Sunday, May 2, 2021

The Wedding

We greeted each other with unspoken, almost unbelieving, relief. The scene bathed in the sensation of deja vu. BC (before Covid) deja vu.  

As we had driven up to the venue, we were first stopped, our temperature taken, questions we had become all too familiar with, posed. We had to submit proof of having been fully vaccinated before permission was granted to proceed. We were given strict instructions of when and where we were allowed to facially disrobe. There were those walking these grounds who would gently remind us to comply.

It was a moment of birth and rebirth. The celebration of the union of two people and a simultaneous reunion of almost 150, none of whom, in the midst of the worst storm of our lives, could have ever anticipated we would be able to spend the first day of May, 2021 gathered like this.  

It is hard to even contemplate that number without mentally trembling. The past year having scarred all of us so. Having taught us to fear the very thought of mass assembly.

The ceremony took place embraced by the warm hands of the late afternoon sun, with immaculate blue sky, surrounded by massive rolling hills of green, the wind which had howled so fiercely having gently laid down its sword.

As I took my seat, I looked for familiar faces, at least as much of those faces that were not hidden. I wondered if my broad smile could somehow be seen, or at least felt, by those whose eyes I was able to capture with my gaze.

The chairs were arranged in rows, social distancing not mandated for this part of the day. Still, even with this sudden reintroduction to "normal", even as we all shared an immunity, or at least as much as these vaccines afforded us, there was a lingering sense, a hint of a warning, to be careful. It is just part of my DNA now.

When was the last event you attended where, upon entry, you were offered face masks with the initials of the bride and groom? Throughout this crowd, those who had not dressed with masks to coordinate with their outfits donned these identical attire.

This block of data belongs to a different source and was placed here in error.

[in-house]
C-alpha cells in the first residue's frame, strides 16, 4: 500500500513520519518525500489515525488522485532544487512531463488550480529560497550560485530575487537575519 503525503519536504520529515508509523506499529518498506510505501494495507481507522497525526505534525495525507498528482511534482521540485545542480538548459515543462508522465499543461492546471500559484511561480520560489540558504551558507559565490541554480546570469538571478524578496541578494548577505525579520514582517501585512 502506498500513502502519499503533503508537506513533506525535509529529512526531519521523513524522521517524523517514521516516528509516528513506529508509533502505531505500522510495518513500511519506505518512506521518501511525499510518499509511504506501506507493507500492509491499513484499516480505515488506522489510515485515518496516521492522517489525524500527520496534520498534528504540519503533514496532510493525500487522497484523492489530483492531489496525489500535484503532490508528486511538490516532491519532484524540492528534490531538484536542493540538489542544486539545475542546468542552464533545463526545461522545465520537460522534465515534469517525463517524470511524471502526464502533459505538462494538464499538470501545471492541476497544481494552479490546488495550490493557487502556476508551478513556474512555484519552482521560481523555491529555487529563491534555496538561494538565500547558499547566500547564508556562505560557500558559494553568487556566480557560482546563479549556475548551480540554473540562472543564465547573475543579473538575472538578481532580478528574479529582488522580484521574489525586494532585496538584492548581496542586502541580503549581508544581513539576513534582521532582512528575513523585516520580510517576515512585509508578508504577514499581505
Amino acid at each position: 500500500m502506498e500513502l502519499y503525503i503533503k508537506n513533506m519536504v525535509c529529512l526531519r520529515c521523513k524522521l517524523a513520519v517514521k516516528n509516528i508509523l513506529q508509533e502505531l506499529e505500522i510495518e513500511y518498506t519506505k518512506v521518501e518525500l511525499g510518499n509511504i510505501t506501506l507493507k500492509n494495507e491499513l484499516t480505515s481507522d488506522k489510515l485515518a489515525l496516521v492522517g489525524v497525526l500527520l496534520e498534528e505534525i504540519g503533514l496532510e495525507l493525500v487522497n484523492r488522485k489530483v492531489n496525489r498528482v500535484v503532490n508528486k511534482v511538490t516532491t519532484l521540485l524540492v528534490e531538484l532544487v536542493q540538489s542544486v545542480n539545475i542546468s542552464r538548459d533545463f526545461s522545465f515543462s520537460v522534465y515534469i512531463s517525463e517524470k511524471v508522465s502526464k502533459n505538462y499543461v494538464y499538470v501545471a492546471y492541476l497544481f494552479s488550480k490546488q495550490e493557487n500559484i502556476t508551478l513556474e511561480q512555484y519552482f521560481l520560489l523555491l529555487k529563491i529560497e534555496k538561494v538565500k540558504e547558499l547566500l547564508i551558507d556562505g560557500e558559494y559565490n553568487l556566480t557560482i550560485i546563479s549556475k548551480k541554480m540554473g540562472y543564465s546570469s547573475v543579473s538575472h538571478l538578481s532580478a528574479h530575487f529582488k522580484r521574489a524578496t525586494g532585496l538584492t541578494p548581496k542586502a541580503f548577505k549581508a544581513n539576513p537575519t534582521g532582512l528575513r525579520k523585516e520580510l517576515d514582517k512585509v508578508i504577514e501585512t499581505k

I don't remember my first words of reintroduction to my friend who I  walked over to greet. It is strange, because I would have thought that would be seared in my brain. I think the collective, universal struggle was an unspoken given. Within seconds, conversation took on a familiar pattern. We talked of where we had ridden out the storm, what contact we had been able to have with our children, with our grandchildren. If there was one overriding theme in our words throughout this evening, it was of how grateful those of us were who had been able to be around family, to watch our grandchildren in the intimate hours, days and months that permitted us this strange luxury of enormous amounts of time with those we loved the most.

We were assigned pods for the evening, a group of eight with whom we were to share our table for the duration of this event. Dinner served in a very open air tent.

And while there was clearly an overlay of the surreal, so much of what unfolded over the next few hours was  remarkably ordinary. The ceremony itself short and touching, with no mention of the enormous good fortune that permitted us to be there. The speeches over the course of the night echoed in tone all that was familiar in other similar settings BC. At our table, the same bad jokes still wafting through the air, the same considerations about the food as we had discussed a lifetime ago before the world caught fire. The same contemplations of the hour as the meal ended, some among us considering when, politely, they could say good night.

Masks were off at the dinner table, in myriad meaning. And, if you didn't know better, if you hadn't just lived through a year in Hell, you might find that nothing about this scene struck you as anything extraordinary. Just a typical, if glorious, passage of time.

There was though one final reminder that we were emerging from a wholly different universe. In the dancing, when we were to unleash all we had bottled up for a seeming eternity, each pod was assigned its own small rectangular space in which to gyrate. Markings on the floor delineating the outside limits of your individual contortions. By this point in the night, this was only honored in theory, not execution, as the sense of collective safety seemed the overriding sentiment. 

As we said our goodbyes to our hosts and headed to our cars and the different reality that awaited, I focused on just what it meant to have the privilege to enjoy an evening that had forever seemed our inherited right. Our erroneous assumption that life's terrible tragedies would fall outside our bubble. That we had taken so much for granted, that we had believed ourselves protected, shielded from the miseries and traumas that somehow we perceived belonged only to someone else, somewhere else.

I am so grateful for the gift of the ordinary. For the beauty of everyday existence. For the return of a smile no longer hidden behind a wall of our pain. For a time when everything old is suddenly new again. For life.


Anonymous said...

Truly the meaning of "how sweet it is


Anonymous said...

Sounds beautiful. So nice it was outside.


Michael Gansl said...

It's indeed great to get back to a more normal world, although it is still a bit weird to only dance with your pod mates in a prescribed section of the dance floor!